Skaters bring community, kickflips to Wolf Pack
By Staff Sgt. Mya M. Crosby, 8th Fighter Wing Public Affairs
/ Published October 19, 2021
KUNSAN AIR BASE, Republic of Korea --
Service members frequently consider one another brothers and sisters in arms when they share blood, sweat and tears in service to their country. Coincidentally, those same sacrifices are made at the skatepark of Kunsan Air Base, Republic of Korea.
The park has brought U.S. Army Soldiers and U.S. Air Force Airmen together outside of the active mission at the Wolf Pack where they can bond through the art of skateboarding.
“When I first got here to Korea, I would come to the skatepark and it was lonely,” said U.S. Army Private First Class Antonio Hernandez, 2nd Battalion, 1st Air Defense Artillery wheeled vehicle mechanic.
The park, empty and cold, much like the winter season, began to show promise for Hernandez as time marched on.
“When the summer hit, I saw some of the other guys out there, and I got added to a group chat,” he said. “We skate with each other almost every day now.”
Nearly every day after work now, Hernandez and his fellow skaters gather at the Wolf Pack Skatepark. They all dedicate their last hours of sunlight to trying new tricks, then rest to do it all again the next day.
“When you finally land that trick… Whether you fall on the ground or you land it, you’re reminded of what it’s like to truly feel like you’re alive,” said U.S. Air Force Senior Airman Troy Foster, 8th Communications Squadron network control center technician. “You finally did that after so many attempts.”
The Airmen and Soldiers who gather at the park are ultimately proud of the skills they achieve, why? Because it takes practice and determination.
“The skateboard park is a place to learn,” Hernandez explained. “[These skaters] have a determination to learn something.”
Across the board, these brothers-in-arms have all recognized the hardships skating, let alone military life, can bring, and use their daily sessions as opportunities to uplift each other.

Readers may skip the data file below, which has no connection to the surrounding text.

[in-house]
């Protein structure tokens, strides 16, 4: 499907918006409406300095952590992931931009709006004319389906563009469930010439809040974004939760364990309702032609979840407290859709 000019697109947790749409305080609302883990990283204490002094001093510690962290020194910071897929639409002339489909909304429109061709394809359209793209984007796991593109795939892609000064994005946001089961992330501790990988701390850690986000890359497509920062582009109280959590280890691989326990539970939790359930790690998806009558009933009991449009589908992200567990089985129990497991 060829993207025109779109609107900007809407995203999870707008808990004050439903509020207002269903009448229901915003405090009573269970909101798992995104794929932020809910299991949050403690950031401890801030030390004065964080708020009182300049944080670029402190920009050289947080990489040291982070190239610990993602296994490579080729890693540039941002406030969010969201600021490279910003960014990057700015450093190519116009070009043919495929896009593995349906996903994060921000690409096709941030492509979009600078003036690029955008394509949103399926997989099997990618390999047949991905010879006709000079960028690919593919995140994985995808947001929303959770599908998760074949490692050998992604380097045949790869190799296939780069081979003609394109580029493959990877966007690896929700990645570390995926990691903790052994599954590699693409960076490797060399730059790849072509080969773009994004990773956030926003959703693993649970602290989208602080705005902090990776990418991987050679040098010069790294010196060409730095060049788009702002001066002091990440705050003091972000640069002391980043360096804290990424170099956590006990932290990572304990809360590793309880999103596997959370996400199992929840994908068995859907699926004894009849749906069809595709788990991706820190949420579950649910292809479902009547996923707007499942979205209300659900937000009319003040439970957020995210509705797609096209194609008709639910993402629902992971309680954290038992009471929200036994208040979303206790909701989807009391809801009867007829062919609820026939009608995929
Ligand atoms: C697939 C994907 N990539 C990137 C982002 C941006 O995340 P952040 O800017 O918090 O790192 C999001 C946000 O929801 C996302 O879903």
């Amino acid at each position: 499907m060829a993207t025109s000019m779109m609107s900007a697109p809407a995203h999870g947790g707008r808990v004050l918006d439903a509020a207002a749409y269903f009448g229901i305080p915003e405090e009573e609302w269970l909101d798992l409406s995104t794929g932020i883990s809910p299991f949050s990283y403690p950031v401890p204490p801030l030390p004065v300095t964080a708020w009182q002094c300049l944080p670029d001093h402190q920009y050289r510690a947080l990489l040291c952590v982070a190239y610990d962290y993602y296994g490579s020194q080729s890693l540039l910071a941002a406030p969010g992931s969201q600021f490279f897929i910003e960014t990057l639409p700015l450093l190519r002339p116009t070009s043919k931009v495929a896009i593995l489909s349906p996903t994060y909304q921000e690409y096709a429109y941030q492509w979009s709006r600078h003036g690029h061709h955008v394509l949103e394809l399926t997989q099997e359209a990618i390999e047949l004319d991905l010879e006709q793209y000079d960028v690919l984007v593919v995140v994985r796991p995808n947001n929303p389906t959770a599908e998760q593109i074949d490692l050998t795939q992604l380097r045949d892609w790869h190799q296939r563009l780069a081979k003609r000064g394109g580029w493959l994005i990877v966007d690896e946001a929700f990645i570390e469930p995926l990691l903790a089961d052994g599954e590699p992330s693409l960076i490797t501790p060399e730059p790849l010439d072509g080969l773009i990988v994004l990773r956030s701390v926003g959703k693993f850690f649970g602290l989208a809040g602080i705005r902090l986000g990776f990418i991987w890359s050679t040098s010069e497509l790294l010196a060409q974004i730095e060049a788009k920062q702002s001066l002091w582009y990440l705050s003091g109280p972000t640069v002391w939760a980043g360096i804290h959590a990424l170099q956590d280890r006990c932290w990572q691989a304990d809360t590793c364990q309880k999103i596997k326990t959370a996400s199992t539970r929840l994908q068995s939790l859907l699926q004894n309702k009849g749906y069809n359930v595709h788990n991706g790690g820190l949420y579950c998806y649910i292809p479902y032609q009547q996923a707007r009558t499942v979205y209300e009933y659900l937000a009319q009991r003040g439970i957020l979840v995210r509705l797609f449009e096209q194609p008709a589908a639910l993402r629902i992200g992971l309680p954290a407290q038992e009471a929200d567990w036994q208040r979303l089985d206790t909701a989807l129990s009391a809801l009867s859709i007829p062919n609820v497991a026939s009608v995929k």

“Skating is hard,” said U.S. Air Force Staff Sgt. Davin Horsley, 8th Security Forces Squadron evaluator. “It takes a lot of mental fortitude and determination to try and land a trick. The process of growing as a skater is hard, and everybody knows that. When you see someone struggling, we understand because we’ve all been there.
“Nobody can just get on a skateboard and start busting out tricks like Tony Hawk,” Horsley continued. “Everybody has started off barely being able to push down the street. You’re going to fall and you’re going to get hurt and everybody that skates knows and feels that. I think that’s what brings us all together.”
It can be said the bonds of being together in military service can transcend those of everyday hobbies or skills. However, being part of the Kunsan skating community means a great deal to those within it.
“The community is everything to me,” Foster said. “I’ve only been skating for a year, but I used to come out here alone until I met them and it changed my whole experience here at Kunsan. Ever since I started skating with them, I feel motivated.”
Whether you can hardly stand up on a skateboard, or execute an advanced trick like a 180-degree spin effortlessly, the rules of the skating community don’t change: You will always be welcome as a member of the pack.
“Once you start, you’ll always be a part of the group,” Horsley said. “For example “Phoenix” (Col. Todd Wydra, 8th Maintenance Group commander), who hasn’t skateboarded in so long, is still down for the culture. He showed up one day in OCPs and got on his board with us. It doesn’t stop. It just doesn’t end here.
“I’ve grown to love skateboarding, not because it's some sport, but because of the community and culture,” he continued. “I wouldn’t trade it for the world.”